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So a friend, colleague, team member, manager, vendor, etc. has asked you for a recommendation on LinkedIn.  How hard could this be, really?  Harder than you think – people not only judge them by your recommendation, but they also judge you.  I won’t go into the technical details on LinkedIn recommendations here (yet) but having spent the last month working on my profile and both requesting and giving recommendations I figured it would be appropriate to share what I’ve learned.  A few quick tips:

  1. If you don’t think giving a recommendation is a good idea, don’t – and tell them why.  You will know immediately upon trying to think what you will say whether this is a good idea – you haven’t worked directly with them enough to give specific examples, you don’t know them in a work or volunteer context or even, for one reason or another, you can’t be enthusiastic or genuine about what you are going to say.
    Example:  Suzie from your childhood, Fred from the express train or Mike from the water cooler ask you for a recommendation.  There really isn’t much to say about them professionally and this isn’t a forum for character witnesses where “They love their dog.” or “They are a really sharp dresser.” is going to do anything for either of you.
  2. Get the important points in place in the span of a sentence (or two if they are short).  LinkedIn only shows a very small section of your recommendation on the update feed – don’t waste it by stating the obvious “I worked with Snerdly on blah blah” unless that is truly significant and draws the reader to click through.  You are trying to be helpful here – Snerdly has (hopefully) included his achievements in his experience, so talk about who they are rather than what they did in the first sentence.
    Snerdly is the game changer that everyone wants on their team.
    In the midst of chaos and crisis, Snerdly has the ability to stay calm, step forward and lead.
  3. Make sure you select the correct position – some people always choose the most recent experience when they request recommendations, but you want to make sure yours aligns with the position to which you are speaking.  If you haven’t worked with them in their current or new job but worked extensively on the previous one, choose the previous one.  This is helpful to them as well – a good profile shows recommendations across all experience.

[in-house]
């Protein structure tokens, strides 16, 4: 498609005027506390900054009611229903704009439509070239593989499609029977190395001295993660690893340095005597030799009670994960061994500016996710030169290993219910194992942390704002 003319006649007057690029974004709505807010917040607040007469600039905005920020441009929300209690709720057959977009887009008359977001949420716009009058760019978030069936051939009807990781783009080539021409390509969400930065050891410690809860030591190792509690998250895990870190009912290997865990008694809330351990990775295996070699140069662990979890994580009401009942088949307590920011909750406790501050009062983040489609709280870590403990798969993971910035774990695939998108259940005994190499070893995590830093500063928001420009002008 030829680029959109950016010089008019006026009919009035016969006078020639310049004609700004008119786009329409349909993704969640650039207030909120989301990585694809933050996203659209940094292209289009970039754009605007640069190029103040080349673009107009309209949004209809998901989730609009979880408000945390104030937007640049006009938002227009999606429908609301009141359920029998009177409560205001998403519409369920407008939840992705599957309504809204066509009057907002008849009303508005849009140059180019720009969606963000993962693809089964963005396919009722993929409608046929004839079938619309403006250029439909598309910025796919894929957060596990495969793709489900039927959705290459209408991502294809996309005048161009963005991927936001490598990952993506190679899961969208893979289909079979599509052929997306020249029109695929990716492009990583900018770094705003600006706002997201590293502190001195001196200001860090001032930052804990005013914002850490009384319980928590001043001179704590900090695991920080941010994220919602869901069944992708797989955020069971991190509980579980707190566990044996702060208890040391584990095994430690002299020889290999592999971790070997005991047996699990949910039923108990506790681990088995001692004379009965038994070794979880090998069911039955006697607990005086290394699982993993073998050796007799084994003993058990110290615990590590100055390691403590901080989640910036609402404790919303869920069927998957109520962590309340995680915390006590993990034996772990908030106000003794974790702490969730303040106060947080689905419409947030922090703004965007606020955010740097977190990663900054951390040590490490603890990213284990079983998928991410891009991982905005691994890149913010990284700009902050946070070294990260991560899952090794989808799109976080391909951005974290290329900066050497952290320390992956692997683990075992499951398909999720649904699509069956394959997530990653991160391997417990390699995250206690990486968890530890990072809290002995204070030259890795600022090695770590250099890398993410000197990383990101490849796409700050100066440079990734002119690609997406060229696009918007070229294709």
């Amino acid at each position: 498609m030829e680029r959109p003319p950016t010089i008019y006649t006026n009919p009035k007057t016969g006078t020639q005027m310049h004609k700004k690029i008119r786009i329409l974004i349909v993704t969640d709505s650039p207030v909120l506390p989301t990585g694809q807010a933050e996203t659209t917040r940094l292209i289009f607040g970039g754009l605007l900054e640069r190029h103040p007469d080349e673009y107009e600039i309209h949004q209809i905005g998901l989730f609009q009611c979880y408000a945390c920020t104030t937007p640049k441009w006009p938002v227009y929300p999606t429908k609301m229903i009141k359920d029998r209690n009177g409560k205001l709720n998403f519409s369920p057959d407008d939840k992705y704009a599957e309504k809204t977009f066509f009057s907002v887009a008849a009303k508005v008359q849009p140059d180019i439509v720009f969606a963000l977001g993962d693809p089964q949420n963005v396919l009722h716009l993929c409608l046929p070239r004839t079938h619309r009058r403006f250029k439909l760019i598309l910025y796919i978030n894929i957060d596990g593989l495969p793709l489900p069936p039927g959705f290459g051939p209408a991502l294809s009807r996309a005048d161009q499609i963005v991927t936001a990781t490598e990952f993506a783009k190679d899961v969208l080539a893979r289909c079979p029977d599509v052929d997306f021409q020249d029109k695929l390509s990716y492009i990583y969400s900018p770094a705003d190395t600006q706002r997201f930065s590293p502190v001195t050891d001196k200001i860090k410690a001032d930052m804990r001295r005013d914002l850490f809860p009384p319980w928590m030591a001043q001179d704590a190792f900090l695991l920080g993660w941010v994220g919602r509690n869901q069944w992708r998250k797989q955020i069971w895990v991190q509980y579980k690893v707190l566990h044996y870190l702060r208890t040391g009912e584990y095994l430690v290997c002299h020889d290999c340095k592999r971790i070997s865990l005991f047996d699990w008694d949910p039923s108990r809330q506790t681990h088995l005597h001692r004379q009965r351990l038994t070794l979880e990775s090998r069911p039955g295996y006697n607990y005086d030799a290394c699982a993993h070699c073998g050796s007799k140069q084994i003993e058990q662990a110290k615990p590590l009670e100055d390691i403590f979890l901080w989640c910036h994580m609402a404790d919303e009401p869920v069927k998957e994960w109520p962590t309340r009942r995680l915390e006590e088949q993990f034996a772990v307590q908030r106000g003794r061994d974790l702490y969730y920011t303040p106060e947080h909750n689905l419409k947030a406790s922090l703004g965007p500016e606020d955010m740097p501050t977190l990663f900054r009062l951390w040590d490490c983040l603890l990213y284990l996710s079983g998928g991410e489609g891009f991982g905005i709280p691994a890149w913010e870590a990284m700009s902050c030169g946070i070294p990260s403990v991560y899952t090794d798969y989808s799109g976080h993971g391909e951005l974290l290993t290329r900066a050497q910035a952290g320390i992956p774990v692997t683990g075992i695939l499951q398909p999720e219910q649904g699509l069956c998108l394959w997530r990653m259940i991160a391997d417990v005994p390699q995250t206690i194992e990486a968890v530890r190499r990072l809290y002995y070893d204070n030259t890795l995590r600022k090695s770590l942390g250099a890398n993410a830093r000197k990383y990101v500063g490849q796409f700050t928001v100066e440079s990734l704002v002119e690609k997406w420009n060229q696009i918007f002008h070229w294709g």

4. Avoid buzzwords and industry specific phrases or acronyms.  Speak to recruiters, hiring managers, future colleagues and head hunters.  Tell a story if you can.
    When a customer called at midnight, Agnes was always the one who cheerfully took the call, assessed the situation and pulled the right people together.  Even more significantly, she never threw a problem over the wall but stayed with both the team and the customer until everyone was satisfied with the outcome.
  5. Make sure you include enough details to be genuine and never give the same recommendation twice.  No templates here, even if you have to tell the person that it will take you a week or so to get it right.
  6. Corollary to #5 – never give a lackluster recommendation.
  7. Use good words – “Drove the project to completion” beats “Worked on the team” every time (if it is true).  Mentor, leader, go-to guy, catalyst, innovative – you get the idea.
  8. Ask them what is important to include.  If they are balancing their profile or going for a type of position, they asked you for the recommendation for a reason – find out what it is and make sure you speak to it in your comments.
  9. This should go without saying but – check your spelling, check your grammar, read the recommendation out loud.  Again, this says as much about you as about them – make sure people come away thinking as highly of you as the person you are recommending.  It will add to the credibility for both of you.

Finally, be careful about reciprocal recommendations – yes, you just did some work for this person, you want them to be equally enthusiastic about you but if you aren’t careful it will look like trading favors.  Ask away, but be prepared to “hold” the recommendation for a few weeks instead of immediately accepting it (making it visible).  This works to your advantage both in your activity showing up twice and not looking like you are just profile buffing with a buddy.

 

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